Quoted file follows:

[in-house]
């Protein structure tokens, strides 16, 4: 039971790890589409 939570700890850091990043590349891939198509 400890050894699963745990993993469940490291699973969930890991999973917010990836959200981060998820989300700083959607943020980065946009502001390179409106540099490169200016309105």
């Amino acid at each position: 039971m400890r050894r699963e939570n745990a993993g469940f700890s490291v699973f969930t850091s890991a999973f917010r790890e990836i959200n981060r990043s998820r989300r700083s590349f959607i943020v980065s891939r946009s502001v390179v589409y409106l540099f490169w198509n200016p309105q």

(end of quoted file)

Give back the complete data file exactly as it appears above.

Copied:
[in-house]
């Protein structure tokens, strides 16, 4: 039971790890589409 939570700890850091990043590349891939198509 400890050894699963745990993993469940490291699973969930890991999973917010990836959200981060998820989300700083959607943020980065946009502001390179409106540099490169200016309105």
């Amino acid at each position: 039971m400890r050894r699963e939570n745990a993993g469940f700890s490291v699973f969930t850091s890991a999973f917010r790890e990836i959200n981060r990043s998820r989300r700083s590349f959607i943020v980065s891939r946009s502001v390179v589409y409106l540099f490169w198509n200016p309105q």